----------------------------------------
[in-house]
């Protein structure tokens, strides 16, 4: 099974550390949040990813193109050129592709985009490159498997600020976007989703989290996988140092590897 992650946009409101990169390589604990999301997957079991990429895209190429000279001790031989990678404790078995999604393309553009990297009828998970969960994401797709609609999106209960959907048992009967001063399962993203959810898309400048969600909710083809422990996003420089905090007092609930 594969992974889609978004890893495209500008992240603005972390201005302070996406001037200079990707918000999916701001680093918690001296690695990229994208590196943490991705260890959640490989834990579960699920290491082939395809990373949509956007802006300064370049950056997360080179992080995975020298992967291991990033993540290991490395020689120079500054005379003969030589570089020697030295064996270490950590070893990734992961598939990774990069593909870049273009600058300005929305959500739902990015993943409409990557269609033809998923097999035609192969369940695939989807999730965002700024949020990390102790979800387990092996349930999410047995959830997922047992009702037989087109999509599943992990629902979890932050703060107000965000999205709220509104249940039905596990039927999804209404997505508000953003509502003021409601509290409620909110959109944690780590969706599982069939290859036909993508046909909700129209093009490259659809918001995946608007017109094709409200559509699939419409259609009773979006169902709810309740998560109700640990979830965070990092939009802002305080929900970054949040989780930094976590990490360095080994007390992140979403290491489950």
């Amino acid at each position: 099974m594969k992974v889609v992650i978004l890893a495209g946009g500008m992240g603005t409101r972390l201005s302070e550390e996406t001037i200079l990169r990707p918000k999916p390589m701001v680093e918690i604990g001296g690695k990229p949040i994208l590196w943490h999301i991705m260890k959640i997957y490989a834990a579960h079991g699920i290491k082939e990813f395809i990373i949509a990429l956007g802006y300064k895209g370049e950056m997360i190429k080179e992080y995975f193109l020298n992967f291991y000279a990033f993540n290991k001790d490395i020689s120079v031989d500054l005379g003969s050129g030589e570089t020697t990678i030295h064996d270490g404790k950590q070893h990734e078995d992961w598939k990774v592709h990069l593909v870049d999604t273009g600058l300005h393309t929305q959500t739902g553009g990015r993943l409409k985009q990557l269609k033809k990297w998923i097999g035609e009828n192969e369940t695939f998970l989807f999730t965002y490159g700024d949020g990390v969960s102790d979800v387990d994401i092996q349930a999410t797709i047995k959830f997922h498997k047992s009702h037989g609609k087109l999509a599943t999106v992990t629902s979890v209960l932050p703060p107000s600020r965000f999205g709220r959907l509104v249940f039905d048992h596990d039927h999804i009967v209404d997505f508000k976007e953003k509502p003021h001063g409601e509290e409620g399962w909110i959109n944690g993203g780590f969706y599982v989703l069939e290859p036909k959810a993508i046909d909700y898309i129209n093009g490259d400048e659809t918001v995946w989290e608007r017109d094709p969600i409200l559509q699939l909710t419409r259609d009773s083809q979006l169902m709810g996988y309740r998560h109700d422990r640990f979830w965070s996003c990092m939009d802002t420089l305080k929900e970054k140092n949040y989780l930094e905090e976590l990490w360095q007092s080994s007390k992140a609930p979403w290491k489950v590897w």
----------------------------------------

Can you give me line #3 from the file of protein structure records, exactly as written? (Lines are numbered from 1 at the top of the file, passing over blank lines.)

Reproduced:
């Amino acid at each position: 099974m594969k992974v889609v992650i978004l890893a495209g946009g500008m992240g603005t409101r972390l201005s302070e550390e996406t001037i200079l990169r990707p918000k999916p390589m701001v680093e918690i604990g001296g690695k990229p949040i994208l590196w943490h999301i991705m260890k959640i997957y490989a834990a579960h079991g699920i290491k082939e990813f395809i990373i949509a990429l956007g802006y300064k895209g370049e950056m997360i190429k080179e992080y995975f193109l020298n992967f291991y000279a990033f993540n290991k001790d490395i020689s120079v031989d500054l005379g003969s050129g030589e570089t020697t990678i030295h064996d270490g404790k950590q070893h990734e078995d992961w598939k990774v592709h990069l593909v870049d999604t273009g600058l300005h393309t929305q959500t739902g553009g990015r993943l409409k985009q990557l269609k033809k990297w998923i097999g035609e009828n192969e369940t695939f998970l989807f999730t965002y490159g700024d949020g990390v969960s102790d979800v387990d994401i092996q349930a999410t797709i047995k959830f997922h498997k047992s009702h037989g609609k087109l999509a599943t999106v992990t629902s979890v209960l932050p703060p107000s600020r965000f999205g709220r959907l509104v249940f039905d048992h596990d039927h999804i009967v209404d997505f508000k976007e953003k509502p003021h001063g409601e509290e409620g399962w909110i959109n944690g993203g780590f969706y599982v989703l069939e290859p036909k959810a993508i046909d909700y898309i129209n093009g490259d400048e659809t918001v995946w989290e608007r017109d094709p969600i409200l559509q699939l909710t419409r259609d009773s083809q979006l169902m709810g996988y309740r998560h109700d422990r640990f979830w965070s996003c990092m939009d802002t420089l305080k929900e970054k140092n949040y989780l930094e905090e976590l990490w360095q007092s080994s007390k992140a609930p979403w290491k489950v590897w």